Nearly two decades after his face first graced American television screens, initially as a bearded guerrilla oddity and later as an imminent threat to the Free World, Fidel Castro has again become U.S. media star.

Since the beginning of this year. Castro has appeared on two prime-time network interviews. He has been host to several U.S. congressional groups with large press entourages, a U.S. college basketball team and 52 Minnesota businessmen.

As a result the president of Cuba, a country with which the United States has neither diplomatic nor trade relations, has had probably more coverage than any U.S. official short of President Carter an da few' members of his Cabinet, and almost certainly more than any other head of state.

Though what appears to be a carefully planned public relations campaign directed by Havana, the Cuban bear is slocly transforming his U.S. image into that of an engaging Teddy.

No one knows the value of that kind of free public relations better than Fidel Castro. Playing official visitors and reporters like violins, he has left most of them with the impression that small integrity, beloved by his people and the victim of undignified U.S. bullying, but also someone who is fun to pal around with.

Many Cuba-watchers believe that Castro is pulling a Cartersque end-run around Carter, who has said he will not consider normalizing relations with Cuba until several conditions are met, and around conservative U.S. legislators who oppose lifting the 15-year-old embargo on trade with Cuba.

In Carter fashion, Castro is taking his case to the American people.

Castro's most successful gambits have been with the visits of carefully selected American legislators - beginning nearly three years ago with Sen. Jacob Javits (R-N.Y.) and Claiborne Pell (D-R.I.). Having met with Castro one day after he delivered one of his harshest anti-American speeches on record, they returned to describe him, in news stories published throughout the world, as "frank, warm and friendly . . . interested in working toward better relations."

Among the most successful visits were those of Sens. George McGovern (D-S.D.) and Frank Church (D-lowa) - two former presidential candidates whose trips to Cuba put them back on the front pages. Both were doubtless chosen for special treatment by Castro in part because of their liberal foreign policy views and their fame, in the United States.

Both brought large press contingents to Cuba, McGovern in 1975 and last spring, and Church on a four-day visit earlier this month. Both were treated to the Castro charm, getting personally escorted tours of the island and a barrage of questions that showed extensive briefing and a flattering level of personal interest. Castro's inquiries ranged from McGovern's record as a World War II bomber pilot to the quality of potatoes grown in Church's Idaho.

"I've never met with any chief of state who had such an obvious interest in Idaho," Church marveled. As for a possible Carter-Castro encounter, Church said he thought "they'd hit it off."

What is important about such serendipitous reactions, however, is not necessarily that Frank Church "found a friend" in Cuba, but that his trip to the veiled island gave him, and other returning officials, an opportunity to espouse anti-embargo, pro-normalization views to a national media audience.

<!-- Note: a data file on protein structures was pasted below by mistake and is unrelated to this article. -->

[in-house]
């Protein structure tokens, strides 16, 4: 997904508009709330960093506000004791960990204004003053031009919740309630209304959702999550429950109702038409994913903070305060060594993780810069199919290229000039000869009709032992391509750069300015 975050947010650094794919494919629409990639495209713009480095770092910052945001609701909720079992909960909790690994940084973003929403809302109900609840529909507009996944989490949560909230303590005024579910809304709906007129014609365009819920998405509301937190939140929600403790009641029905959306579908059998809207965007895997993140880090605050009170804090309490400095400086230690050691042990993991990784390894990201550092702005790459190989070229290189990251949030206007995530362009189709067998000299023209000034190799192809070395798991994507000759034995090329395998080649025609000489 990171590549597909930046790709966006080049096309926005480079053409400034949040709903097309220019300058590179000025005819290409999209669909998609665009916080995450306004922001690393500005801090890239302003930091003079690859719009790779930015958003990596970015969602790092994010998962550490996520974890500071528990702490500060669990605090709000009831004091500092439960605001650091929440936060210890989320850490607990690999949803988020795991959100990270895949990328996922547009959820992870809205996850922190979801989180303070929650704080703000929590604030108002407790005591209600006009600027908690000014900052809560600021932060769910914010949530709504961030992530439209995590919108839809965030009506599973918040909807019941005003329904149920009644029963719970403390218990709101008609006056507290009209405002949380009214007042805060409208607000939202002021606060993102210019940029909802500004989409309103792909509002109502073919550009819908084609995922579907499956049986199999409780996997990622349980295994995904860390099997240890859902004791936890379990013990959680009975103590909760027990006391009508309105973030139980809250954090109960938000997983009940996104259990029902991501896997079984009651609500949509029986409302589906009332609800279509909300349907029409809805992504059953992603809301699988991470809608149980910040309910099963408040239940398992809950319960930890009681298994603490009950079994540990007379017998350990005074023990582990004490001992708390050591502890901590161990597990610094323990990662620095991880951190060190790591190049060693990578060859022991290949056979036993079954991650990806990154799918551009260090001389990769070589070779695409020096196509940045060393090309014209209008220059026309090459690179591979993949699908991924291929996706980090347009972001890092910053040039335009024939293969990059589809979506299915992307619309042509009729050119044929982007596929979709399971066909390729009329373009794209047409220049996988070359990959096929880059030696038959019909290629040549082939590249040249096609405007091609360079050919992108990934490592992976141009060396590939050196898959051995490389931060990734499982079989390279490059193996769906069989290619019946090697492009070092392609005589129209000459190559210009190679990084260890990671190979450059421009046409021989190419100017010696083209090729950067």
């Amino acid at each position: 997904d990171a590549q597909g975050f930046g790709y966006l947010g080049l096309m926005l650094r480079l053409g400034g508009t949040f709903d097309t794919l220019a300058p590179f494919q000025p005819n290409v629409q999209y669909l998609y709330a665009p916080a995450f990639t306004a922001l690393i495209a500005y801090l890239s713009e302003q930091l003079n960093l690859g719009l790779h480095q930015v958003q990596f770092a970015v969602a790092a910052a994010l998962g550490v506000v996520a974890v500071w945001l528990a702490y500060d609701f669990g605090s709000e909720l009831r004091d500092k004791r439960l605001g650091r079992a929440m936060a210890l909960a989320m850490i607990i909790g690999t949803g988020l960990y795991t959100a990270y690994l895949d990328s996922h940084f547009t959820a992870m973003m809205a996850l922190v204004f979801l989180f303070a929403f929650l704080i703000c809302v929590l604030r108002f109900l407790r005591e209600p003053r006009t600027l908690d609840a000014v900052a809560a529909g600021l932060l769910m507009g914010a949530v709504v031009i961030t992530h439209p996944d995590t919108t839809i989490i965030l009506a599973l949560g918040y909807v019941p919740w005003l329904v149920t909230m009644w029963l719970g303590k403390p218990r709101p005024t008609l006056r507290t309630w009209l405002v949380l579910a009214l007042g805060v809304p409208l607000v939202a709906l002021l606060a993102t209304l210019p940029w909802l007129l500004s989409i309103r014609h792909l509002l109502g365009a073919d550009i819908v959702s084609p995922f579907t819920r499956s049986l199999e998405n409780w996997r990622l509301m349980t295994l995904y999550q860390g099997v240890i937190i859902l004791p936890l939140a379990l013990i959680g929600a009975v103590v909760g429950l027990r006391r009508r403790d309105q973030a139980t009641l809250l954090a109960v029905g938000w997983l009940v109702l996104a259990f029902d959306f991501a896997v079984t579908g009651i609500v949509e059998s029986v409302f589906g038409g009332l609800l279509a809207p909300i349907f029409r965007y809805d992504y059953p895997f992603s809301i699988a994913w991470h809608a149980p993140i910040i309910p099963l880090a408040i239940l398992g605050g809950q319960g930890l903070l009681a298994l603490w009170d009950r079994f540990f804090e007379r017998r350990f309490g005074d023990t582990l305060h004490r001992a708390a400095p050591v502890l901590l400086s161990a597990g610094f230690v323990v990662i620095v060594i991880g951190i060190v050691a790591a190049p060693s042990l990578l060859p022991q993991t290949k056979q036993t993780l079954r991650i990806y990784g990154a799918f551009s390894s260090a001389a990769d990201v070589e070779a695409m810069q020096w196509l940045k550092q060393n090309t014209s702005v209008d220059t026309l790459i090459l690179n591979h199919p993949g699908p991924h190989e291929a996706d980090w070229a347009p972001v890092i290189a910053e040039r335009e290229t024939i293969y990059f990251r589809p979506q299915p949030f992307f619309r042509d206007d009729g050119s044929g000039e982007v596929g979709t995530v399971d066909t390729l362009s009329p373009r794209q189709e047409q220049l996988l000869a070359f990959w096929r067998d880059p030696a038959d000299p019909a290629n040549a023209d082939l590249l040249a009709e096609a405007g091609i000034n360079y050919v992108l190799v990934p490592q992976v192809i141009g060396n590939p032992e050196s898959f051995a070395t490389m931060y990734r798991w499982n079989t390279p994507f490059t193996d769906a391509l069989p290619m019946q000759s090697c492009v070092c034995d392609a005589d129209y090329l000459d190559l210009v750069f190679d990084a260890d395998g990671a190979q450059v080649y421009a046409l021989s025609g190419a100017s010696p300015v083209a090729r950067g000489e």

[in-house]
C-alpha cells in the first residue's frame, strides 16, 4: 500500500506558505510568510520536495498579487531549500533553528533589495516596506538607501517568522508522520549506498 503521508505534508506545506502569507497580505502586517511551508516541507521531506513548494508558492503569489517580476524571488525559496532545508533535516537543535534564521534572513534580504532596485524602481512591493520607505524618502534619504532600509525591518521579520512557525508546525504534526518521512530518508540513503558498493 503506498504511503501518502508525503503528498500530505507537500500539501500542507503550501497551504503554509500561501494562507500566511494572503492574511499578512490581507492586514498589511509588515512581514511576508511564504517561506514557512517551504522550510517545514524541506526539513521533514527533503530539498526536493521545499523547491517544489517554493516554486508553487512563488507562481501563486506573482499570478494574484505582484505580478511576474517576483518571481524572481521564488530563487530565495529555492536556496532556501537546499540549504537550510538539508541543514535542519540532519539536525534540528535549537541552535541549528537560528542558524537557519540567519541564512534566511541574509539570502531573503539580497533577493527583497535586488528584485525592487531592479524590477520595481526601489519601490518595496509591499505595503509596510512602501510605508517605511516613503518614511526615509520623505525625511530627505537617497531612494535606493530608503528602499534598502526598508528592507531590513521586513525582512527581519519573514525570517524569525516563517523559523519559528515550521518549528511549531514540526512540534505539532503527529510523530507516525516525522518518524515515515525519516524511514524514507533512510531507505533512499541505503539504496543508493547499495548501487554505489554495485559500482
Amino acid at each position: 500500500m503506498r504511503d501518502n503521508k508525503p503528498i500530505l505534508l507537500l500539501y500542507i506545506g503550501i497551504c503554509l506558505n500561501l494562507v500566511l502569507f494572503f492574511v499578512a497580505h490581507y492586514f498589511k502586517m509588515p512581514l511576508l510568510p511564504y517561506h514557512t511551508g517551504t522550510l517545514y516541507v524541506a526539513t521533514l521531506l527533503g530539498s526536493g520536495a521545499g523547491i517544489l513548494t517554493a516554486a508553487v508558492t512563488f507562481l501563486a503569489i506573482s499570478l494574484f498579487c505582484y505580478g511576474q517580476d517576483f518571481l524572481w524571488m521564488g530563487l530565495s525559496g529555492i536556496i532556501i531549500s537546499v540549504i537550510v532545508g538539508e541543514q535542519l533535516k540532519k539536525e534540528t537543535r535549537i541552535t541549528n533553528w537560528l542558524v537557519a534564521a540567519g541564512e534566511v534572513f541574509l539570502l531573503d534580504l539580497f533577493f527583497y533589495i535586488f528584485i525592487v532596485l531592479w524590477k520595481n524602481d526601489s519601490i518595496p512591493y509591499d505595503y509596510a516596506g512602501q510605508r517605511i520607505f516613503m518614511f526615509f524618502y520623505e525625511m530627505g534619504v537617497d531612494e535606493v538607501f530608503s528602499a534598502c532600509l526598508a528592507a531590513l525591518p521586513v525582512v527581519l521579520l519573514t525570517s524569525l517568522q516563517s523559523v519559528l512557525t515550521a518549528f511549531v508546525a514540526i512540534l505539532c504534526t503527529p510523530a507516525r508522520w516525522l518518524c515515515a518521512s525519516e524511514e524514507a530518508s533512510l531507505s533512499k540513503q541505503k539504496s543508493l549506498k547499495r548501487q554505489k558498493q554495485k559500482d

McGovern, in a long article in the New York Times Magazine last March, described Castro as "soft-spoken, wry, sensitive, sometimes witty, sometimes slightly ill at ease." McGovern wrote, "I frankly liked him and so did the rest of my party."

There is no justification, McGovern added, for "continuing either the trade embargo or the diplomatic isolation of Cuba."

Four days after he retuned from Cuba bearing the diplomatic plum of Castro's agreement to release the Cuban families of more than 80 American citizens, Church told the country on ABC's "Issues and Answers" that it is up to the United States to make the next concession toward normalized Cuban-American relations.

Frank Church obviously has more leeway to say nice things about Cuba than Secretary of State Cyrus Vance does. While the non-official pronouncements do not carry the weight of U.S. policy, however, they are widely watched and read by the American public, a fact which is not lost an Castro.

The reporters themselves have given Castro some of his best chances to endear himself and Cuba to Americans. Correspondents, accustomed to trailing diplomatic meetings with little hope of informal contact with the participants, find Castro available, accessible and always ready to talk. They rarely neglect to file at least one human-interest piece about friendly Fidel.

In a major media coup, ABC's Barbara Walters earlier this year was treated to a week of personal attention by Castro, including an escorted trip to the Bay of Pigs invasion site that, as shown on television during an hour-long interview, made that symbolic part of American history seem little more than a nice, palm-shaded beach.

Apparently Castro's accessibility does not extend to resident foreign reporters in Cuba, who find it nearly impossible to obtain an interview with Castro or any other high Cuban official. It is reserved for special visitors with a large, guaranteed American audience.

Although President Carter has said that relations will not be normalized until Castro pull his troops out of Africa and releases political prisoners, an April Gallup poll showed that 53 per cent of the American people feel that diplomatic relations should be reestablished.